Open source plays a central role in software : it is the foundation of critical software bricks, and has become a major factor for companies’ innovation processes. It is also an attractive alternative to proprietary solutions.

However, open source is a victim of its own success. It suffers of a lack of resources dedicated to the maintenance of open source components, even though vulnerabilities in open source code can have serious consequences, as illustrated by the Log4Shell vulnerability in December 2021.

DARPA’s explorations in quantum computing search for the art of the possible in the realm of the improbable


To discuss the state of quantum computing and its military applications, we talked with Joe Altepeter, a program manager in DARPA’s Defense Sciences Office (DSO). Altepeter manages two of DARPA’s three main quantum programs — including the (US2QC) program, which is about uncovering new, novel, and overlooked avenues in quantum exploration.

Breaking Defense: Quantum computing is talked about as something that can be both offensive in the sense that it has the capability to break all known encryption, and defensive to prevent adversaries from breaking US encryption. Which is the priority for the US government? Or is it both?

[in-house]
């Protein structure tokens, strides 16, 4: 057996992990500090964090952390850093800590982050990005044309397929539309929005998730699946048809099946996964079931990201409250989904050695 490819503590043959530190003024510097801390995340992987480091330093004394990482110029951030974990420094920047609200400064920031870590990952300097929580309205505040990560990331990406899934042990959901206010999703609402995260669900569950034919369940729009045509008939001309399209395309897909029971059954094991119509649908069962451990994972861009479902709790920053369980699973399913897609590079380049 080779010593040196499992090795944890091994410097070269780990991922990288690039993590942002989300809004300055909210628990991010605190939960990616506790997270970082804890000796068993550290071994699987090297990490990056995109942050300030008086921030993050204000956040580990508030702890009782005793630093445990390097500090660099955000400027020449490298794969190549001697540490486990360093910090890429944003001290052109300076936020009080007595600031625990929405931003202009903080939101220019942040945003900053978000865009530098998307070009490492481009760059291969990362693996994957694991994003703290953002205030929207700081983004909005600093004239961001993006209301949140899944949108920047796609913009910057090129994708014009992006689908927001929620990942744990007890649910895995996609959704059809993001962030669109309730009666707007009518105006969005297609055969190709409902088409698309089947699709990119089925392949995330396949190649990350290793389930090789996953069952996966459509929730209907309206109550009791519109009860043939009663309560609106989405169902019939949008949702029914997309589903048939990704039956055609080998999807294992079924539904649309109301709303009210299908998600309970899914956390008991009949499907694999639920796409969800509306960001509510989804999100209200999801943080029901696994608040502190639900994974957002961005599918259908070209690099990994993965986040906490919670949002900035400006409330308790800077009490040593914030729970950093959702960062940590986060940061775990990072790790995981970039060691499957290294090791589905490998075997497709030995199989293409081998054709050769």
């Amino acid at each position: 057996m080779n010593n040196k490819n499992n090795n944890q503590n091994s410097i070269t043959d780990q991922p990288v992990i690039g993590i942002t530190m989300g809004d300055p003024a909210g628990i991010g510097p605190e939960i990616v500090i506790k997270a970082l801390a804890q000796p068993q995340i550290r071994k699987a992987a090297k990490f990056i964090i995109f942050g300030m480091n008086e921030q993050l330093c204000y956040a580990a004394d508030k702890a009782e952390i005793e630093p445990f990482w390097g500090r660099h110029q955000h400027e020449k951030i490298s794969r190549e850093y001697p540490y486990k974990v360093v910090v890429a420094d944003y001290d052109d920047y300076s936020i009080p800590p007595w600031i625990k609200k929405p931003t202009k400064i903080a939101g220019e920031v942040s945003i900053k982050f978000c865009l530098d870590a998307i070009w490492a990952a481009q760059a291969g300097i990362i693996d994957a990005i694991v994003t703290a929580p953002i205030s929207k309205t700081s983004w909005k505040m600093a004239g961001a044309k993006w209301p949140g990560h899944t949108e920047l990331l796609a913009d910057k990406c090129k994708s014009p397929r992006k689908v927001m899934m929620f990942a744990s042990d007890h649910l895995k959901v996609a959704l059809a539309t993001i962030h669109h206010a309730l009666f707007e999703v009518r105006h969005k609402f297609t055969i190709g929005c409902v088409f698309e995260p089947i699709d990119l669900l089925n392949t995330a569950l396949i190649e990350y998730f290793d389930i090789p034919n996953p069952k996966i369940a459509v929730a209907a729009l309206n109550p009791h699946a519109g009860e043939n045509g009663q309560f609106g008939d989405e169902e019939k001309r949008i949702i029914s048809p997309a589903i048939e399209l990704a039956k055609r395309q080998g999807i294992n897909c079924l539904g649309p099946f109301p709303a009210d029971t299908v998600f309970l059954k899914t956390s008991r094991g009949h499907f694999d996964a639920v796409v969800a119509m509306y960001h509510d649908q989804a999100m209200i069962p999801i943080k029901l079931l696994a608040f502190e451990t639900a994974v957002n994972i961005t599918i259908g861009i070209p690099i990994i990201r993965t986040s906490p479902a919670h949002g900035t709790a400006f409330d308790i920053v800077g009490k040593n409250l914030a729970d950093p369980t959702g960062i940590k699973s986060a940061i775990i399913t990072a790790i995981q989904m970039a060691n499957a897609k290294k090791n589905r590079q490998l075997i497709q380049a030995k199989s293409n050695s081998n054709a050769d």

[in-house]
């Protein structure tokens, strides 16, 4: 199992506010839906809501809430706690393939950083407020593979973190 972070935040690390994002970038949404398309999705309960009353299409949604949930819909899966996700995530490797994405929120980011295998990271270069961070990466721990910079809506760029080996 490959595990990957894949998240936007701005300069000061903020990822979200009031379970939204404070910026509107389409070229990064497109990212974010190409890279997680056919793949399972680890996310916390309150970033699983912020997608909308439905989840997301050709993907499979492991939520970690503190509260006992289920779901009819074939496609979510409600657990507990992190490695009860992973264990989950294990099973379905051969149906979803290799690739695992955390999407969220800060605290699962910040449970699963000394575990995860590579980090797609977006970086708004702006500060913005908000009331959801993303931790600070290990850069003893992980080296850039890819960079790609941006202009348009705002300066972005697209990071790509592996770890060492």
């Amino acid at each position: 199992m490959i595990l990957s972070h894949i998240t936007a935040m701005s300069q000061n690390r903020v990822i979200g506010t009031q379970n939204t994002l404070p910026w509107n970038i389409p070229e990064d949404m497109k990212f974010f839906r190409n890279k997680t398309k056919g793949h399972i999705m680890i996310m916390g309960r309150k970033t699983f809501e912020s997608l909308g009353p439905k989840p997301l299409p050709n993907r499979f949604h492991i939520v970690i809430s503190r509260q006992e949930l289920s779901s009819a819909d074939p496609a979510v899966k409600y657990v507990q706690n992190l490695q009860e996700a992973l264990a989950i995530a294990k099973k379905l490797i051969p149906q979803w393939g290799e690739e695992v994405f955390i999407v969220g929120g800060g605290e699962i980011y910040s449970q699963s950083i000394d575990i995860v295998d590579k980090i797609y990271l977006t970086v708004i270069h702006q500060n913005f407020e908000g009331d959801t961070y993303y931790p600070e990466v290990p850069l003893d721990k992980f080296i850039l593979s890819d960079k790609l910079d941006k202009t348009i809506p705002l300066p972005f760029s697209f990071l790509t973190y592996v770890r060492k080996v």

Joe Altepeter is program manager of DARPA’s quantum program called Underexplored Systems for Utility-Scale Quantum Computing.

Altepeter: I’m going to choose secret option number three. The interest in quantum computers took off in 1995 when Peter Shor discovered an algorithm for efficiently factoring large numbers. I’m not an encryption expert, but I don’t think that breaks all kinds of encryption, though it certainly breaks some like RSA. That’s why NIST and agencies like that are developing alternative means of encryption that are resistant to the kinds of quantum attacks that you’re talking about.